Louisiana Spotlight: Legislators argue over budget no one wants
BATON ROUGE — Republican lawmakers in the Louisiana House passed a budget proposal that few appear to actually like because of the cuts it contains. Senate leaders don’t seem inclined to pass it. And the governor’s not interested in signing the spending plan if it reaches his desk.
Uncertainty clouds the budget debate as the state edges closer to the financial year that begins July 1. A special session on taxes is expected, but it’s not clear whether that will raise any additional money to stave off the cuts that are raising objections.
In the crosshairs — and anxiously sitting through the waiting game — are hundreds of thousands of people who rely on state aid: students whose college tuition is paid through the TOPS program, nursing home residents, parents of disabled children and the poor who rely on the safety-net network of hospitals.
Louisiana’s expected to take in $648 million less in general state tax dollars next year than the state received this year.
The problem is a self-inflicted one. Lawmakers passed temporary taxes in 2015 and 2016 to patch budget holes, and now those taxes — nearly $1.4 billion of them — are expiring on July 1. Other rising tax collections are offsetting part, but not all, of the gap.
Gov. John Bel Edwards wants lawmakers to replace some of the expiring taxes, but a special session earlier this year ended in stalemate. The Democratic governor wants another special session, with a final budget crafted then.
Lawmakers disagree on whether they should stall a budget until that special session, particularly when no one’s reached a tax deal, even in concept.
A $27 billion state operating budget scraped through the House on Thursday with only two votes to spare, on a nearly party-line vote of Republican support. One Democrat backed the spending plan and eight Republicans defected in opposition.
The proposal would cut public safety programs, cover only 80 percent of tuition costs through TOPS and steeply slash financing for health care services.
House GOP leaders called it a “responsible budget,” but that support came with a caveat.
They weren’t necessarily championing cuts to TOPS or reductions that health leaders have warned could devastate services. Instead, they were patting themselves on the back for spending only the dollars available and meeting the requirement of crafting a balanced budget.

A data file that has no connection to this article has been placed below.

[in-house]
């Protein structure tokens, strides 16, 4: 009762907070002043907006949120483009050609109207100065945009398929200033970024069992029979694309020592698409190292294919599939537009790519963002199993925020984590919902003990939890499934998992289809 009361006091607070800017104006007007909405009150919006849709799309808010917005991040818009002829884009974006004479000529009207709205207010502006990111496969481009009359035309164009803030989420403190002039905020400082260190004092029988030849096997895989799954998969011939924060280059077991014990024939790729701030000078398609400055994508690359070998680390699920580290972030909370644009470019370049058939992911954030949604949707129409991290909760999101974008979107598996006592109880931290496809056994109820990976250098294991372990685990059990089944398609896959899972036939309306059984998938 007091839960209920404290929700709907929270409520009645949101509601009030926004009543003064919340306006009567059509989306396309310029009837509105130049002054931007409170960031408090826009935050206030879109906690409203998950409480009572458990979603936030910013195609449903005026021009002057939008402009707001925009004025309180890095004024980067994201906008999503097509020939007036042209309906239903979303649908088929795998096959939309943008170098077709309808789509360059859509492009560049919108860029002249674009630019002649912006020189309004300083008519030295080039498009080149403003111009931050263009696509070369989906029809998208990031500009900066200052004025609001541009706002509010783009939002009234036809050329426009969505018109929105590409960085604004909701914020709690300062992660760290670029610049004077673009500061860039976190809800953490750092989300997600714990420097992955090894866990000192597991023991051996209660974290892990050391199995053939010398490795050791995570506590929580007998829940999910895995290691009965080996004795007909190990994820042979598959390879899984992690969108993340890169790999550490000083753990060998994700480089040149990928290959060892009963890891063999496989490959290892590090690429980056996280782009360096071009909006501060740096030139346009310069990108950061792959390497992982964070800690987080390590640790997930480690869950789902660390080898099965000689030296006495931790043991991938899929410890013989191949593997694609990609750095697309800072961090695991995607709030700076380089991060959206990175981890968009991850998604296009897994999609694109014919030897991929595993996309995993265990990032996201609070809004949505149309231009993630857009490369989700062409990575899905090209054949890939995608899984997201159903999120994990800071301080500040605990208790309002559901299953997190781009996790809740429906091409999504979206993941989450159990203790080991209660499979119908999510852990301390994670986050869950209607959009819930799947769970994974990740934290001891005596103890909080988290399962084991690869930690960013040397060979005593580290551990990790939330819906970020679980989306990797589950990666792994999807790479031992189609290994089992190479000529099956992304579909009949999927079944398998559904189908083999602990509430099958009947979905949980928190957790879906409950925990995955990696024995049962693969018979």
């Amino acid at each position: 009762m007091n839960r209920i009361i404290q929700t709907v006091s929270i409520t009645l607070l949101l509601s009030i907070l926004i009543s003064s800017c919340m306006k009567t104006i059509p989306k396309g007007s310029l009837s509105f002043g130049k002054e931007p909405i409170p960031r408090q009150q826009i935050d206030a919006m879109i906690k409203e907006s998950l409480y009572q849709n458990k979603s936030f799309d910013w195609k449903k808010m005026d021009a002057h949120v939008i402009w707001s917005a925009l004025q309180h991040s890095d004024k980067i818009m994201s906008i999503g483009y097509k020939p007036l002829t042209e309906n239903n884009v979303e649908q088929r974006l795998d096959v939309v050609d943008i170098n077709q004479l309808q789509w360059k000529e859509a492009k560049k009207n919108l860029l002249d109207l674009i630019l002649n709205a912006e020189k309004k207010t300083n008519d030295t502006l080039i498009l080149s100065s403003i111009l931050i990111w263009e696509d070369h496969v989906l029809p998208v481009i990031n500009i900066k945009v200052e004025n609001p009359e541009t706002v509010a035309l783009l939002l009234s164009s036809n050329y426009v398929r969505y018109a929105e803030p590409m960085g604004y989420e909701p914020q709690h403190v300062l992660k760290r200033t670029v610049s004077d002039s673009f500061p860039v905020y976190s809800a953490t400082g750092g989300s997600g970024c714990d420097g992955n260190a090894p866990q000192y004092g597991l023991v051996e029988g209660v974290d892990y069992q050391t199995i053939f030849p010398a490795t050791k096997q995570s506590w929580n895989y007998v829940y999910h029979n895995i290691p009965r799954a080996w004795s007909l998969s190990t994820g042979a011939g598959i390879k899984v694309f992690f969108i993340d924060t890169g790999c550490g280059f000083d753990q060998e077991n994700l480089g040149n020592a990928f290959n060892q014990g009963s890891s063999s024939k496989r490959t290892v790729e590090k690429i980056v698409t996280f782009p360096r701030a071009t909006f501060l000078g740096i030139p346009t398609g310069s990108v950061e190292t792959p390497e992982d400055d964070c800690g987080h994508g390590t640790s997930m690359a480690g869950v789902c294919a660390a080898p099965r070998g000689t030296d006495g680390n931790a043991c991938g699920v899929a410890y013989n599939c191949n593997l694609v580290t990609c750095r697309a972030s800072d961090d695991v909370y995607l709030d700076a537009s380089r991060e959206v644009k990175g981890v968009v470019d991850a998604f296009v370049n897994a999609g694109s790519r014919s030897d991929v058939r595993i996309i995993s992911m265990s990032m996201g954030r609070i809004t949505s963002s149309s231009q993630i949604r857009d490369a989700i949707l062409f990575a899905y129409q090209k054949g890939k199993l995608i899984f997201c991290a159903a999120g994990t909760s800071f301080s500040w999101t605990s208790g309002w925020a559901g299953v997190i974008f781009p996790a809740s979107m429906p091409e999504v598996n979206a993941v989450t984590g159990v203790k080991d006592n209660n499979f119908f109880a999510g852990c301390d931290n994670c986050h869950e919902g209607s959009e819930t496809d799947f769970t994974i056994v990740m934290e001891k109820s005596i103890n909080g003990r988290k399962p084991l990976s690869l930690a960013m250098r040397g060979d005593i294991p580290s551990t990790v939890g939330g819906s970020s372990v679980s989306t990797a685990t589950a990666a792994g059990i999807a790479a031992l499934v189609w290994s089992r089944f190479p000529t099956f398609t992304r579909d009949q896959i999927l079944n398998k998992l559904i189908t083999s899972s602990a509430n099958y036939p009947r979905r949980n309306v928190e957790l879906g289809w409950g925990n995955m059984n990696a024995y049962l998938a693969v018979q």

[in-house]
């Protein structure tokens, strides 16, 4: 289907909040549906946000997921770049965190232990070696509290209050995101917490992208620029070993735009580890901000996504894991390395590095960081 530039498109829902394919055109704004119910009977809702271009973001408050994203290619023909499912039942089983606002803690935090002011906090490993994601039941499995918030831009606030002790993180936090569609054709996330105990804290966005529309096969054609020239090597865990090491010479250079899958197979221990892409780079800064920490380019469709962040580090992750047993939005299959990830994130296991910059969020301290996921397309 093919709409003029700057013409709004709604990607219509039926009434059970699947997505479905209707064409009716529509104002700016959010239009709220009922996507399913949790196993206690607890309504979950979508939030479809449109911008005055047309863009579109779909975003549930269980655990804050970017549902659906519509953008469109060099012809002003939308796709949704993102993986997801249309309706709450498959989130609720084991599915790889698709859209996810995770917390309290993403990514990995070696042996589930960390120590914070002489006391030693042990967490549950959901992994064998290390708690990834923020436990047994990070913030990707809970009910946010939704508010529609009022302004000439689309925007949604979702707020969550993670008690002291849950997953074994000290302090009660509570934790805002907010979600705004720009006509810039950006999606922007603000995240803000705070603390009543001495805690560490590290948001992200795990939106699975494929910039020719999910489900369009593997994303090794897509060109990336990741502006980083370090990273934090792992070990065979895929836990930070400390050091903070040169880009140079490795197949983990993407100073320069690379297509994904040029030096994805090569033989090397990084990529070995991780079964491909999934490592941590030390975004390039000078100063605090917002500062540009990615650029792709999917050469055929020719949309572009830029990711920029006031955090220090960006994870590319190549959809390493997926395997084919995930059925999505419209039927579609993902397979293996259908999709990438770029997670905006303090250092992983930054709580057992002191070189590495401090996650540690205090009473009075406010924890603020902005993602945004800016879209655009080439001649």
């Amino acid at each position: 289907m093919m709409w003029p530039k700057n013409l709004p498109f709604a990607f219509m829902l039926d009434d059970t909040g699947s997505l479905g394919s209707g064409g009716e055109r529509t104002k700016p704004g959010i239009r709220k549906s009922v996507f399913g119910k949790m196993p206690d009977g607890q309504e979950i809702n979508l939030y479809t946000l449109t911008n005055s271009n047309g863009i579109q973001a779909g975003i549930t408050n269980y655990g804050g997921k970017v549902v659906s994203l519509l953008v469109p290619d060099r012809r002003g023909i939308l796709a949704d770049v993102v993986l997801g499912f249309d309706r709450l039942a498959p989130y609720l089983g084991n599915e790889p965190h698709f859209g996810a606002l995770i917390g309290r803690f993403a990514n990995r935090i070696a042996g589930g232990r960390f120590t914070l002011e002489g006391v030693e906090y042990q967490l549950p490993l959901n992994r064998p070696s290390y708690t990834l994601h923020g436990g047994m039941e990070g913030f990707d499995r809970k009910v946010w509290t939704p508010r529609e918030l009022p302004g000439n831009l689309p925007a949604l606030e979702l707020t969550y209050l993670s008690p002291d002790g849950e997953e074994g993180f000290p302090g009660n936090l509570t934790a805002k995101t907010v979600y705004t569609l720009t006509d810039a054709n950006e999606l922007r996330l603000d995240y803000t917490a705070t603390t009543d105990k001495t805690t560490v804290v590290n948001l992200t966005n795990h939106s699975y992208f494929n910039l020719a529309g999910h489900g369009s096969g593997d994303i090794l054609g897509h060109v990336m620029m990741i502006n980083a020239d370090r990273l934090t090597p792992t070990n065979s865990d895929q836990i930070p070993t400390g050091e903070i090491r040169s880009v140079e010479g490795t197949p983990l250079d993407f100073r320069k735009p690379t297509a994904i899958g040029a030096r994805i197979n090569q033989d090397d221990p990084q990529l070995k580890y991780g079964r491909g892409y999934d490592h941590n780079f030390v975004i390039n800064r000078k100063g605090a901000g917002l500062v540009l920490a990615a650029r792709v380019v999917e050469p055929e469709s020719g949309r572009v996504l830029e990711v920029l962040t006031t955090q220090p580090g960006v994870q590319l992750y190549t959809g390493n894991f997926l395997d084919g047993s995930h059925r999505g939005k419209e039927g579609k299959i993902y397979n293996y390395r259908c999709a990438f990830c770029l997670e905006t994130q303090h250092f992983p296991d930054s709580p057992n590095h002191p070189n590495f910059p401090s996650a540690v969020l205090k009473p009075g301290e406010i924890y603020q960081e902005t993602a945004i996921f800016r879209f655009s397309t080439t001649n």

“We have to live within our means,” said Appropriations Chairman Cameron Henry, the Metairie Republican who shepherds the budget through the House.
Even Republicans who voted for the proposal talked of holding their nose while they pushed the button. But they said lawmakers should pass a budget so they can pinpoint gaps they want to fill ahead of a special session.
“No one likes the budget. But what it’s going to do is identify the areas that we are short so people around the state can see that,” said Rep. Mark Abraham, a Lake Charles Republican.
Democrats who sought to stymie the budget bill called it cruel.
“You vote today to pass this budget bill out and we don’t raise the revenue, you voted for the cuts,” House Democratic leader Robert Johnson, of Marksville, told his colleagues Thursday.
“You voted to shut down hospitals, throw the elderly out of nursing homes, deny the sick treatment and, yes, break that promise to students all across Louisiana that they’re not going to go to school on a TOPS scholarship,” he said.
Henry downplayed the cuts’ impact, describing the overall reduction as about 5 percent of spending: “We’ll never get a perfect budget. Someone will always need more.”
Edwards trashed the proposal and said simply: “The Senate cannot fix this.”
Just how the Senate will handle this budget is unclear.
Senate President John Alario doesn’t like the way the spending plan looks now and supports replacement taxes to fill gaps. The Republican didn’t commit to whether he’ll push to advance the budget during the regular session.
“Whether we will pass the budget, I don’t know,” said Finance Chairman Eric LaFleur, the Ville Platte Democrat who handles the budget in the Senate. “The budget is not acceptable the way it is to anyone.”
Melinda Deslatte has covered Louisiana politics for The Associated Press since 2000. Follow her at http://twitter.com/melindadeslatte